We love the apocalypse. Not the real onebut the one we put in our stories. We are fascinated with imagining life after the collapse of society. It’s tantalizing to picture a world with no laws, no order. It provides a canvas that lets us know who we really are when the consequences we expect are gone. Twenty-five years ago one gaming franchise began exploring this, and we’ve been hooked ever since.
Fallout launched in 1997 from Interplay Productions, a studio known for hits like Earthworm Jim and the Bard’s Tale series. It wasn’t its first post-apocalypse game (hello Wasteland), but Fallout’s blend of retrofuturism, deep RPG elements, and rich storytelling ignited a fire that still burns as bright as the light of Trinity.
Interplay released Fallout 2 from Black Isle Studios in 1998, but Fallout didn’t become a franchise in earnest until Bethesda Game Studios took over a decade later with the release of Fallout 3. If you want to see what the “Fallout experience “really is, start here.
Fallout 3 continues the tradition of putting players in the shoes of a Vault Dweller, a nuclear holocaust survivor who lived in a bunker while the world burned. This “stranger in a strange land” theme carries the story, but also serves as an immersive vehicle for players who, thanks to a switch to first-person from third-person, are experiencing this brave new world themselves.
Fallout 3 stepped away from turn-based combat in favor of more FPS action, although the VATS system showcases the best of both worlds. It lets players pause combat to target specific regions of an enemy’s body with predictably gory results. If you’re in the mood to wrestle with complex moral quandaries (RIP Megaton) and goopify the limbs of snarling, mutated wasteland spawn then this is for you.
Fallout is a franchise though, and Fallout 3 may be the historical first entry from Bethesda, but number one in the hearts of most fans is Fallout: New Vegas. Developed by Obsidian, this Fallout title takes place in the American West and embraces a lawless cowboy spirit in its storytelling. It also has one of the best faction reputation systems in any game. Your choices really seem to matter in New Vegas, and over-the-top villainy still manages to come in shades of gray. It’s the game to play if you want to feel the emotional weight of life as a survivor.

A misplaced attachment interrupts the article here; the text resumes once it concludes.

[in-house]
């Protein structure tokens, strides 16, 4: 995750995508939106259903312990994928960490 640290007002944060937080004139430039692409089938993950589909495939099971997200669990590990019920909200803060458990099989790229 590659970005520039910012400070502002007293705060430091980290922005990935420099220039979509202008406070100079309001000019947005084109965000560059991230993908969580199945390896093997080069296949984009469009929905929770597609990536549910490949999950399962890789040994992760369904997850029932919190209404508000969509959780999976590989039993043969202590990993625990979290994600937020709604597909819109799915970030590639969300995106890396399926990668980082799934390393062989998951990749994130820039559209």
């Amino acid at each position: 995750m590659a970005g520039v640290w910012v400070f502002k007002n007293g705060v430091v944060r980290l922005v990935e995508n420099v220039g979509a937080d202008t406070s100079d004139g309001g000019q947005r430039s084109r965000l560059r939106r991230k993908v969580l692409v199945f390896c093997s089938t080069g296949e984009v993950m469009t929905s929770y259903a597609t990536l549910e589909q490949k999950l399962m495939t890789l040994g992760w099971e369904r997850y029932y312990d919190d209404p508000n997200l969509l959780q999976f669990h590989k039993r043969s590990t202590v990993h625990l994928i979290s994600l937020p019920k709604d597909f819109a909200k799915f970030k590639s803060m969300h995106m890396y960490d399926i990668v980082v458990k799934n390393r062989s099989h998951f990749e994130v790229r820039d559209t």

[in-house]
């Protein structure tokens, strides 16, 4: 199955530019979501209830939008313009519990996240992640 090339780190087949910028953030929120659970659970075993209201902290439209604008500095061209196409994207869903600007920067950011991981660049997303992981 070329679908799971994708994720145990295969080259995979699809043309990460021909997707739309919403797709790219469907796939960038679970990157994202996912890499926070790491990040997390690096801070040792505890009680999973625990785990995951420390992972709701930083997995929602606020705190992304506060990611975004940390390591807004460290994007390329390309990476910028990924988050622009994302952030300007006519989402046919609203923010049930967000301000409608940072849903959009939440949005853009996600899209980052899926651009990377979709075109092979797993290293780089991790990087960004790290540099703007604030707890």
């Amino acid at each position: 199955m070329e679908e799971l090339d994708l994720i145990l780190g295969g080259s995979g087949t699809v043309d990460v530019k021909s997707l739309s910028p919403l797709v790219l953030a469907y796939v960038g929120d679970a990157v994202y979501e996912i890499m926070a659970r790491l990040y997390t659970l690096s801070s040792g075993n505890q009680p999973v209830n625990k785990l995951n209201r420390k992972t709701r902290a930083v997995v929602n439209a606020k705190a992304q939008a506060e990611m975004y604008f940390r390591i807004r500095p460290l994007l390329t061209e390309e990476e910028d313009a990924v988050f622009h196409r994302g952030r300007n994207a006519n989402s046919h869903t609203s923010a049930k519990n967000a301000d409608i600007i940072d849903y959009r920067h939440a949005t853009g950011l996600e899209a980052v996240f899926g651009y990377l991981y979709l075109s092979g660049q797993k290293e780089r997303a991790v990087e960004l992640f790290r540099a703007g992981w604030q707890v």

Maybe you don’t want modern Fallout. Maybe you want to experience some classic Fallout vibes, but in a game that isn’t 25 years old. Then look no further than the Wasteland series. Based of that 1988 Interplay release mentioned above, Wasteland 2 and Wasteland 3 from inXile entertainment are the spiritual successors to the original release. Deep, turn-based combat, isometric overhead camera and a robust party system make for a tense, thoughtful journey into a radioactive hellscape.
Like radioactivity, the half-life of Fallout will endure for decades. Bethesda’s Fallout 76 keeps an online multiplayer community engaged every day, and Fallout 5 will likely release sometime in the next century. In the meantime, there will always be some post-apocalyptic action to enjoy, because conflict never changes.
Fallout and Fallout 2 are available on PC. Wasteland 3, Fallout 3, Fallout: New Vegas, and Fallout 76 are available on PC, Xbox and PlayStation. Wasteland 2 is available on PC, Xbox, PlayStation, and Nintendo Switch.